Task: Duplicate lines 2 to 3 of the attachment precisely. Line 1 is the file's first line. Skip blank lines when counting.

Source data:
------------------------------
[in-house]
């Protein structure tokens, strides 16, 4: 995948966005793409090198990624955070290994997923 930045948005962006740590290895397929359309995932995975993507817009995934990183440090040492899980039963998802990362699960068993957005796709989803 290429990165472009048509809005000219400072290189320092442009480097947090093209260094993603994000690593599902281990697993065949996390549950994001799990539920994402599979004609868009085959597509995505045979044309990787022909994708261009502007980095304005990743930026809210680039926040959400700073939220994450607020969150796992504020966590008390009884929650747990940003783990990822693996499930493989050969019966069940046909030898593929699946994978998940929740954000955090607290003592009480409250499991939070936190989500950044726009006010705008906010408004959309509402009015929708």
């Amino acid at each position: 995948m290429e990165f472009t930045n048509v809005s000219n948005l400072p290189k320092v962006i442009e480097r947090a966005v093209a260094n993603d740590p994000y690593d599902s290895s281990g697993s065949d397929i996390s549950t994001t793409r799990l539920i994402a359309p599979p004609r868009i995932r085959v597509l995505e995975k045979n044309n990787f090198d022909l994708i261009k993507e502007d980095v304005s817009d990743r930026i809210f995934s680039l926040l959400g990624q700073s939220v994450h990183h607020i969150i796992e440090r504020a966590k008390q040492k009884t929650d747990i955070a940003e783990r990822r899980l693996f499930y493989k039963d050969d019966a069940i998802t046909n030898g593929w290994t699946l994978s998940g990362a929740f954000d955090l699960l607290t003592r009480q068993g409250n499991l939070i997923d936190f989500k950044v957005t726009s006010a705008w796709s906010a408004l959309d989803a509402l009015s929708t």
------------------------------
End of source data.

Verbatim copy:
């Protein structure tokens, strides 16, 4: 995948966005793409090198990624955070290994997923 930045948005962006740590290895397929359309995932995975993507817009995934990183440090040492899980039963998802990362699960068993957005796709989803 290429990165472009048509809005000219400072290189320092442009480097947090093209260094993603994000690593599902281990697993065949996390549950994001799990539920994402599979004609868009085959597509995505045979044309990787022909994708261009502007980095304005990743930026809210680039926040959400700073939220994450607020969150796992504020966590008390009884929650747990940003783990990822693996499930493989050969019966069940046909030898593929699946994978998940929740954000955090607290003592009480409250499991939070936190989500950044726009006010705008906010408004959309509402009015929708």
């Amino acid at each position: 995948m290429e990165f472009t930045n048509v809005s000219n948005l400072p290189k320092v962006i442009e480097r947090a966005v093209a260094n993603d740590p994000y690593d599902s290895s281990g697993s065949d397929i996390s549950t994001t793409r799990l539920i994402a359309p599979p004609r868009i995932r085959v597509l995505e995975k045979n044309n990787f090198d022909l994708i261009k993507e502007d980095v304005s817009d990743r930026i809210f995934s680039l926040l959400g990624q700073s939220v994450h990183h607020i969150i796992e440090r504020a966590k008390q040492k009884t929650d747990i955070a940003e783990r990822r899980l693996f499930y493989k039963d050969d019966a069940i998802t046909n030898g593929w290994t699946l994978s998940g990362a929740f954000d955090l699960l607290t003592r009480q068993g409250n499991l939070i997923d936190f989500k950044v957005t726009s006010a705008w796709s906010a408004l959309d989803a509402l009015s929708t």